A few of us publicly and privately asked, "What was McCain thinking?" It was obvious that his vetting process at best stumbled along, or, at worst, was nonexistent, assuming that no one really cared about the VP choice. After all, George H. W. Bush produced Dan Quayle, didn't he? Bush Sr. got away with a dumb choice.
One difference between McCain's choice and Bush's is that Quayle had served as a U. S. Senator. Another difference is that Bush Sr. wasn't in his dotage and certainly didn't look as if he had one foot in the grave. The same cannot be said about McCain.
Still, McCain's choice of Ms. Palin managed to limp through the first week or so after the Republican National Convention by keeping her closeted away from any but the most controlled exposure to the public. Her remarks were limited to praising McCain and marveling at how he sustained himself as a prisoner of war some 35 years ago––all while gazing adoringly at him (and he leering at her).
The babe and the geezer bubble burst Sept. 11 when, after seeing her son off to Iraq with the Alaska National Guard to Iraq, she sat down with Charlie Gibson of ABC News to answer some questions. It's hard to call the exchange an interview, because Ms. Palin kept strictly to talking points prepared by McCain's handlers. Nevertheless her answers shed some light on several facts:
* Ms. Palin is little more than a pretty face with a vacuous mind.
* Ms. Palin is incapable of serious thought, other than to skewer her opponents with snide remarks, which probably were written for her by someone else.
The issue of sexism is long past regarding criticism of Ms. Palin (after all it was Republican apologist Rush Limbaugh who labeled her a "babe"). The reality is that she's simply too dumb to qualify as vice-presidential timber. The results from this single encounter with a serious person such as Gibson only underscores the fact that, should McCain win (or steal) the election, she will be irrelevant as a member of the his administration.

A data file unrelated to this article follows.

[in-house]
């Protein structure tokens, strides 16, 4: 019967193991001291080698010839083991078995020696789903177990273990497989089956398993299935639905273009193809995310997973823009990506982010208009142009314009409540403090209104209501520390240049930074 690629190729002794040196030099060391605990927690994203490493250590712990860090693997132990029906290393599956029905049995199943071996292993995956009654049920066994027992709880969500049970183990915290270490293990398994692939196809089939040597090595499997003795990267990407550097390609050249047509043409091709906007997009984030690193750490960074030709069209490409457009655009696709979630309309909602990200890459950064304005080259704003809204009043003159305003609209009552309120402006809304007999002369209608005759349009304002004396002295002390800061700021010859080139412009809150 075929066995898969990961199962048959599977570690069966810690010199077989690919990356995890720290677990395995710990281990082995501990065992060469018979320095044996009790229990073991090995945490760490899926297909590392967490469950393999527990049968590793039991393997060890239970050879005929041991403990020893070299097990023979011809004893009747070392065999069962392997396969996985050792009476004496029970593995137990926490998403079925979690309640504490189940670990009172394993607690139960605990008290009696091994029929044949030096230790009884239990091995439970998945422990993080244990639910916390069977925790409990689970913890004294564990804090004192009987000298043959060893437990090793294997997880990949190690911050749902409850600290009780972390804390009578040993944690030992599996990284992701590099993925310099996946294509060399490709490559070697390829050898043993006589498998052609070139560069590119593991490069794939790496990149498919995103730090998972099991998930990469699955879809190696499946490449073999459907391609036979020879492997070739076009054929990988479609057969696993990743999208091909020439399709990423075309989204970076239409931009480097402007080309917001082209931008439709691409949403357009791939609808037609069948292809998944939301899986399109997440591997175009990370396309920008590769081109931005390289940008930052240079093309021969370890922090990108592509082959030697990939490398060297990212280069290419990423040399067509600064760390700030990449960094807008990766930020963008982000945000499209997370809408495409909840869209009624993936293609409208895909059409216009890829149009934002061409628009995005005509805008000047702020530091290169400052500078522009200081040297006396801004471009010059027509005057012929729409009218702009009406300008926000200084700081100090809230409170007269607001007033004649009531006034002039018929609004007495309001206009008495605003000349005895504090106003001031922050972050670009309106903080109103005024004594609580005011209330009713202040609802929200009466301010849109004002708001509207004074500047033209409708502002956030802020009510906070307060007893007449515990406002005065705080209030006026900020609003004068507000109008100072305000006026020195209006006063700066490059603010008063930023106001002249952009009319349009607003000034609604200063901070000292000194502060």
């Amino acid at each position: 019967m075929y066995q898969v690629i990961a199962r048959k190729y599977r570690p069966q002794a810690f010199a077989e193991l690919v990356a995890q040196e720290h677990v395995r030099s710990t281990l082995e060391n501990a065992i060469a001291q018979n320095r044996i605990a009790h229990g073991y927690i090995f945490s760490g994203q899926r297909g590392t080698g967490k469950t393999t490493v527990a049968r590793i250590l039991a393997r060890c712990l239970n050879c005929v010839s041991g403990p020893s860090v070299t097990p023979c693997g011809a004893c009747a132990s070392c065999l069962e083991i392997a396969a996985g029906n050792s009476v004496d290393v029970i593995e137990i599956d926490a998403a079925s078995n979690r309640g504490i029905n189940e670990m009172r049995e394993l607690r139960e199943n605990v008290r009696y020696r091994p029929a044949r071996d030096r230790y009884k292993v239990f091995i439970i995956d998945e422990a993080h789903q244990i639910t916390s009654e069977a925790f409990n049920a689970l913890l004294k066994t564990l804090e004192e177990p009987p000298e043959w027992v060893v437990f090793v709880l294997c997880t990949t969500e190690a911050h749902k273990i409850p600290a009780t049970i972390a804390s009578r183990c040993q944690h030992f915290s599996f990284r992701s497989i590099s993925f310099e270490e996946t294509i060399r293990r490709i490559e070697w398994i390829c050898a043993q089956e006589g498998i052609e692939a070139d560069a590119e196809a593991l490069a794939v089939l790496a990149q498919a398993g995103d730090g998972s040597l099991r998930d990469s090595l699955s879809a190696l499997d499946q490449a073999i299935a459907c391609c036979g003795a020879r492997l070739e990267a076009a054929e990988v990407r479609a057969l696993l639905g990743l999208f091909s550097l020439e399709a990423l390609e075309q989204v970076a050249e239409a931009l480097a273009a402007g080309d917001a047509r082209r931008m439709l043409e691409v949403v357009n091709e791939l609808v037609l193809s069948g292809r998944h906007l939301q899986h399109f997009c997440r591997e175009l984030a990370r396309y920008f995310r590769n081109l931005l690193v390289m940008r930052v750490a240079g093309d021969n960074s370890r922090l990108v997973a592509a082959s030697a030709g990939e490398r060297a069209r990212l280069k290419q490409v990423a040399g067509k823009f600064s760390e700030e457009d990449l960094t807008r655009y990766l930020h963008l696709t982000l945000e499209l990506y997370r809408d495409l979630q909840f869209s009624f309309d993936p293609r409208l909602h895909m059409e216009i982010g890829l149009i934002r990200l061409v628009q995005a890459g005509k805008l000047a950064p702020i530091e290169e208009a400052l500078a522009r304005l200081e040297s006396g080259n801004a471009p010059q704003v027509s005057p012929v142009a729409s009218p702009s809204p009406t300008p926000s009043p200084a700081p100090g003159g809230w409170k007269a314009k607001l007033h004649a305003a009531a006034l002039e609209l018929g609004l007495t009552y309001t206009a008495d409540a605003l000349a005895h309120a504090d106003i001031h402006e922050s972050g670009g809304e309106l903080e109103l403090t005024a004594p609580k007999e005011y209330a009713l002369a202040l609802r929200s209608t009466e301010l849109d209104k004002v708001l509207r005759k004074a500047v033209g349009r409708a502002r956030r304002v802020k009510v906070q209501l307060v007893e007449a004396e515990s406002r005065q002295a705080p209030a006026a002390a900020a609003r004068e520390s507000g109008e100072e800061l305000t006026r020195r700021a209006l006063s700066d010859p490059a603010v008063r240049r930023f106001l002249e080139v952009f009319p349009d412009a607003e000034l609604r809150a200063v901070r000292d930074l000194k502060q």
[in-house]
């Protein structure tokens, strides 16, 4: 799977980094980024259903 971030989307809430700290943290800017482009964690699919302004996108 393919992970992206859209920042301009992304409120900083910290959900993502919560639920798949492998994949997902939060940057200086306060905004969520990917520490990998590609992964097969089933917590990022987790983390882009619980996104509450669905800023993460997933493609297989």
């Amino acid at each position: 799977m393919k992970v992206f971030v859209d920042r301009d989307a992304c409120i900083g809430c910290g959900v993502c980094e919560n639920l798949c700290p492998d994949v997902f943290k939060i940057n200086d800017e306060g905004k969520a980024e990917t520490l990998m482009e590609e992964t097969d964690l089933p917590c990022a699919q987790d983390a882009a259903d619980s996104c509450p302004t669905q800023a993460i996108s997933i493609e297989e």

After the initial glow of Ms. Palin's decorative appearance on the national stage began to wear off, attention turned to McCain himself. The "what-was-he-thinking?" question forced its way to the forefront. McCain's first, and perhaps his only, important decision as a candidate revealed his incompetence and poor judgment.
It proves what I've always thought about McCain: he's not a maverick, he's simply not too bright--and he tries to cover that fact with false bravado. He's nothing but an old guy who deserves kudos for surviving war prison nearly four decades ago but who is not capable of leading a nation for the next four years.
McCain's choice of a babe who turned out to be a bimbo only revealed that he is not qualified to be president. So, as McCain tries to pass off Ms. Palin to the American public as a "maverick's choice," he finds that the joke's on him.
Copyright 2008 by P. A. Triot, reproduce and distribute at will, with proper attribution.